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SEC Chair Mary Jo White Outlines Three Key Pressure Points in Enforcement

In a recent speech at the NYC Bar Association’s Third Annual White Collar Crime Institute, SEC Chair Mary Jo White outlined three key pressure points in the current enforcement environment.  She described the challenges of the first pressure point – when multiple regulators are involved in the same or overlapping investigations.  She noted that cases with more than two regulators are increasingly common.  While understanding the inclination of regulators wanting to be involved in all cases touching on their jurisdictions, she encouraged regulators to coordinate with each separate agency making “a frank assessment of whether it brings the right expertise, jurisdictional authority, and appropriate remedies to the table.”  She outlined benefits of parallel criminal and civil investigations, and discussed when such cases are most appropriate. 

The second pressure point Chair White identified is the selection of individuals or entities as defendants.  She refuted the common perception that the SEC is reluctant to charge individuals, noting that an internal staff analysis found that the agency charged individuals in 83% of its actions.  However, she emphasized the need to hold corporations accountable as well.  She stated that strong deterrence requires both avenues of accountability “because the law rightly places responsibility on the corporation for its employees’ wrongful conduct and it is often the corporate and compliance culture, or lack thereof, that fosters or fails to prevent wrongdoing.”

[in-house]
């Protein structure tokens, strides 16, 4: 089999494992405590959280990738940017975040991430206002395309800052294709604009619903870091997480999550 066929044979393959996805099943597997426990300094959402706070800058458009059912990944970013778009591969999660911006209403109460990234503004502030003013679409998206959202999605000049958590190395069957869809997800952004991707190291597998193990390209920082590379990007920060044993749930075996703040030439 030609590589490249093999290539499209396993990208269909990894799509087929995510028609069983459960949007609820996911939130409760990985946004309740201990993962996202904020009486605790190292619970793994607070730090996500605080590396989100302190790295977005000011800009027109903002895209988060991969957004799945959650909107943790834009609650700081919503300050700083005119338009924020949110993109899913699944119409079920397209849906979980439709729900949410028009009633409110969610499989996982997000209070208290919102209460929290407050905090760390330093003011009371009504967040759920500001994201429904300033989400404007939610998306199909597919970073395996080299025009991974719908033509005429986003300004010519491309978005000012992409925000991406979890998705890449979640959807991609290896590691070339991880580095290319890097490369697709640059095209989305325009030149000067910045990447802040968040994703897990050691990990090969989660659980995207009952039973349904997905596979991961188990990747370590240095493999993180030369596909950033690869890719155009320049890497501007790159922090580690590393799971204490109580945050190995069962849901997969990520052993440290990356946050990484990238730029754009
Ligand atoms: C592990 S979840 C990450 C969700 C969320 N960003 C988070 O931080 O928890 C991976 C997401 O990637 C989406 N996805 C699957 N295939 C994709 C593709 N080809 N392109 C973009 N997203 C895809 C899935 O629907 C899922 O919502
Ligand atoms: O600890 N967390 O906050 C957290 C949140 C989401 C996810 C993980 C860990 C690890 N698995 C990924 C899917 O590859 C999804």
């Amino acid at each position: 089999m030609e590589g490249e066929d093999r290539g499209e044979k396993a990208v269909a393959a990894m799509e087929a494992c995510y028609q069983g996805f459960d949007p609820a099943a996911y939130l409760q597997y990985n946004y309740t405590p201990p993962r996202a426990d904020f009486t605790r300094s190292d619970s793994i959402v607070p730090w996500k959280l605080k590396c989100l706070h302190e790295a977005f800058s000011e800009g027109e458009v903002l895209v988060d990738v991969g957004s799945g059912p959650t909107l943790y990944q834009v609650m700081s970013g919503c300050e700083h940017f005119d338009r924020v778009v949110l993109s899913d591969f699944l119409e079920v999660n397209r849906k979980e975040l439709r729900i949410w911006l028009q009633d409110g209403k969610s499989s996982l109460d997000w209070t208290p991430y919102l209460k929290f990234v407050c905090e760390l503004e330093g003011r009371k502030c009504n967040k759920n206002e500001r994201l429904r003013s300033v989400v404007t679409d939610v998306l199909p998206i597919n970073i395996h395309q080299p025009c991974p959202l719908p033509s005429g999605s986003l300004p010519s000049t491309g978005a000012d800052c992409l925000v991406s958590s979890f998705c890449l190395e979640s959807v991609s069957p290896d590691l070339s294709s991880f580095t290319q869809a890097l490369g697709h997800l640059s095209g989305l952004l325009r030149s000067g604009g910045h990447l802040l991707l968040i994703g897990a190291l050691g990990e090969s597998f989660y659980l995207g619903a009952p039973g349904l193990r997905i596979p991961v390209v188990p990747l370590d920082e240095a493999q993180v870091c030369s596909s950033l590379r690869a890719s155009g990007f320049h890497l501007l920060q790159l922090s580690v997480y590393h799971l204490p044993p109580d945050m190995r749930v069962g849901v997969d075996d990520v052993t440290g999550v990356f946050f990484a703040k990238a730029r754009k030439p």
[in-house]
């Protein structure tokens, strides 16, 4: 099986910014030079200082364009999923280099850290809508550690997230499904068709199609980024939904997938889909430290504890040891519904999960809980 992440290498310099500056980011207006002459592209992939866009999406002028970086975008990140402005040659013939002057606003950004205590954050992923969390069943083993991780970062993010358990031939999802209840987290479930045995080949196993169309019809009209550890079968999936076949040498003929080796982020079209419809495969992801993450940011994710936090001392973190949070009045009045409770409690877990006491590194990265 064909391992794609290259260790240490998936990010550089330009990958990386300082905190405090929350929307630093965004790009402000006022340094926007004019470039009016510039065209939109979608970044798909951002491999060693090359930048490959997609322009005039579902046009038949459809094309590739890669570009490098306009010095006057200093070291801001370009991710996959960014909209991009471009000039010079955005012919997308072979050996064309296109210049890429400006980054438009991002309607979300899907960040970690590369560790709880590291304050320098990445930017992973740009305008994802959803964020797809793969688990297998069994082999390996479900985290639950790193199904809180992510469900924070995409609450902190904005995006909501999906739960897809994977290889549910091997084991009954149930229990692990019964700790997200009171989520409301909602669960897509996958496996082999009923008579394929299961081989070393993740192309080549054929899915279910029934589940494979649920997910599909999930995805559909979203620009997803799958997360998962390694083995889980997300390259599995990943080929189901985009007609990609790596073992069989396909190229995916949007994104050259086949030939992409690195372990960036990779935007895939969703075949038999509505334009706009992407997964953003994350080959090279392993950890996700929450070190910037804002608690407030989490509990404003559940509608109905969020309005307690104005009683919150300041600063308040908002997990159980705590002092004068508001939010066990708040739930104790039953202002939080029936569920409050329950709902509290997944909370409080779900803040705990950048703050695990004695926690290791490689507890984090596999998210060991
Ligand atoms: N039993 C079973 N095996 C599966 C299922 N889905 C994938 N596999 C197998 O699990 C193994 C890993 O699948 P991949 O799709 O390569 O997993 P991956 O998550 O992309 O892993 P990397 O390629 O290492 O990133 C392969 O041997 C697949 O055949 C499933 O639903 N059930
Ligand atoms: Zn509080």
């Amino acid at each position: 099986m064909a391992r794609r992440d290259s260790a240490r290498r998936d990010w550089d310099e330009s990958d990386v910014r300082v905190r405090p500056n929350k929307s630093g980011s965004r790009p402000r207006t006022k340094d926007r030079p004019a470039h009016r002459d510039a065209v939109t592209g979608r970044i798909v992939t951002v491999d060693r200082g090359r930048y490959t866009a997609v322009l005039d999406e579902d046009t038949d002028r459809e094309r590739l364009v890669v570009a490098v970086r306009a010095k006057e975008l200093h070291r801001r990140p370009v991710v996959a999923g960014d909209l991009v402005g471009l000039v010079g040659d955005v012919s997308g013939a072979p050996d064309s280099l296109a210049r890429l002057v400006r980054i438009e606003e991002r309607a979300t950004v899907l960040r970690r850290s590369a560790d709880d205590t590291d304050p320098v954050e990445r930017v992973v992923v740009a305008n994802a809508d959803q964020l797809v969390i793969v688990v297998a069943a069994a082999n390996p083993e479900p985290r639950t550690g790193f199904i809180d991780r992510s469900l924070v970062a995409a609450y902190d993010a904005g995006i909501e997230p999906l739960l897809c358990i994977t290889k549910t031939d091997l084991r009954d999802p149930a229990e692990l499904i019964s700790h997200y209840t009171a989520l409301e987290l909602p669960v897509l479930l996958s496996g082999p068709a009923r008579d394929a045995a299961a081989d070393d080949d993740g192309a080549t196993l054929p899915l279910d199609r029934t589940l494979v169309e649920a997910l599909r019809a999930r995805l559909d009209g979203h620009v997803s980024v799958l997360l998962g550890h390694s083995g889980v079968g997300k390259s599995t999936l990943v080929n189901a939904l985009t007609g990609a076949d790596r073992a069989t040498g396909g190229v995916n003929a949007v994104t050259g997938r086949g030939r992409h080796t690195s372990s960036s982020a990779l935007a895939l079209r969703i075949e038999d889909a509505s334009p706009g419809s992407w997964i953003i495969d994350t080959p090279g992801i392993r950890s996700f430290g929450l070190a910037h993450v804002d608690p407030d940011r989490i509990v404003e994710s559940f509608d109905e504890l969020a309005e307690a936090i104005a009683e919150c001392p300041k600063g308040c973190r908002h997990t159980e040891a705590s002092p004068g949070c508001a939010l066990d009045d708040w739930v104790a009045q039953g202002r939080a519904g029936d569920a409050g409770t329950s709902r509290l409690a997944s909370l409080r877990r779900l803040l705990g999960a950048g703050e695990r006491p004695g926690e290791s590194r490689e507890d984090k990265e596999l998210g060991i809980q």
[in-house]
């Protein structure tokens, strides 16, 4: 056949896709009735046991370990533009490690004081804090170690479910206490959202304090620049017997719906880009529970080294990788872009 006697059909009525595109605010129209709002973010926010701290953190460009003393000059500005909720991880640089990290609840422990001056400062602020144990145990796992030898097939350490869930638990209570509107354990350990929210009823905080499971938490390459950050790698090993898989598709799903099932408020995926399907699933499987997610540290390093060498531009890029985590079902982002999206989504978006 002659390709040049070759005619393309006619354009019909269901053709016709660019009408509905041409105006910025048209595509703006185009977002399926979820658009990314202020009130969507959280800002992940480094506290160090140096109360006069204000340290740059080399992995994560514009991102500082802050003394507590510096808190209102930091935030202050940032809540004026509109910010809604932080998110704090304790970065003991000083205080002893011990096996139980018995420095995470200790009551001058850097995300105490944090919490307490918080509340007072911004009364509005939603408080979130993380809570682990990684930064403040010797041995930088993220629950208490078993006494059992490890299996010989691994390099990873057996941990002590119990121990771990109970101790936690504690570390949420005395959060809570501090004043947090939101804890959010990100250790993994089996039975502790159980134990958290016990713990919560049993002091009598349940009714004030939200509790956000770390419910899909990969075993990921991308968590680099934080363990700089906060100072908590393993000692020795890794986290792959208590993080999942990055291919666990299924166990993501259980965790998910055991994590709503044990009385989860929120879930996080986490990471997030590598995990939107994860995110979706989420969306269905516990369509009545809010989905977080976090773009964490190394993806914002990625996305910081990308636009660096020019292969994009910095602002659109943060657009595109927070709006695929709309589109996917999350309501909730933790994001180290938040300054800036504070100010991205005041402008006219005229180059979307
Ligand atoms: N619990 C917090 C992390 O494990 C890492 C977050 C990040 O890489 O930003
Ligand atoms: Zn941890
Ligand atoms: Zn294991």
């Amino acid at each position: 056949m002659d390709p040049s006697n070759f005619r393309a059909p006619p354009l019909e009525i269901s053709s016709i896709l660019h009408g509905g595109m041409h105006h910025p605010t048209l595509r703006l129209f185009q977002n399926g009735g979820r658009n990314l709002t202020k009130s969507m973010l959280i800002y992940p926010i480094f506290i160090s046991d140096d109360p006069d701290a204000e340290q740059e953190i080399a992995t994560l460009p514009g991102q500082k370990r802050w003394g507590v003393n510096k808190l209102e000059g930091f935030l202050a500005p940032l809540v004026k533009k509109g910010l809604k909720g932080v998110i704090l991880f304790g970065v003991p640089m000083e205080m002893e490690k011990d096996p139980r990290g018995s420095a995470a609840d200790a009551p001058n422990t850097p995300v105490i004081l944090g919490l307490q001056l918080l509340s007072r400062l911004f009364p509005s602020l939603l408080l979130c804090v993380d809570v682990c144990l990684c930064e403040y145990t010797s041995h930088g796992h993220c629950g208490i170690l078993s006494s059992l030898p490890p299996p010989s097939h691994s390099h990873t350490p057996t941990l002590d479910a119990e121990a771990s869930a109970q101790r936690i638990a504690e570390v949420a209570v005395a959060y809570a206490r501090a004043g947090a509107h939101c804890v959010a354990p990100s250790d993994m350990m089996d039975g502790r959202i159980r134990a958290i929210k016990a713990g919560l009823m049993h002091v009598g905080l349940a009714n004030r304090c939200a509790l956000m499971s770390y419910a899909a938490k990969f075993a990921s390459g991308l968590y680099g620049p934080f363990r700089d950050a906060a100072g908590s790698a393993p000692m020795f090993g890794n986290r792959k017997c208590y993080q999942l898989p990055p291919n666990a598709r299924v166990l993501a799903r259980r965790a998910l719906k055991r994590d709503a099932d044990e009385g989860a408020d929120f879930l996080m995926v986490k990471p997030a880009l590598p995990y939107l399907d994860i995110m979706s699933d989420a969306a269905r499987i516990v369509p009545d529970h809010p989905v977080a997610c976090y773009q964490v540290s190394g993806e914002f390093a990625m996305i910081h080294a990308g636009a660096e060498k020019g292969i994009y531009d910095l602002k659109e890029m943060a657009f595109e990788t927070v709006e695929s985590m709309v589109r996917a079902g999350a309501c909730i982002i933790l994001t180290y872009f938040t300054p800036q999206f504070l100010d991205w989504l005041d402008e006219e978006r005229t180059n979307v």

The range of remedies and ultimate resolutions was the final pressure point Chair White discussed.  She stated that she has encouraged the SEC’s Enforcement Division to pursue bars from the industry that prevent wrongdoers from working in the industry or appearing before the SEC as a way to product the public from future harm.  She also stated that the agency had recently had increased the agency’s focus on obtaining undertakings that would require the use of monitors or independent compliance consultants as another way to protect the public.  Finally, she discussed the SEC’s implementation of a policy requiring admissions of wrongdoing in certain cases.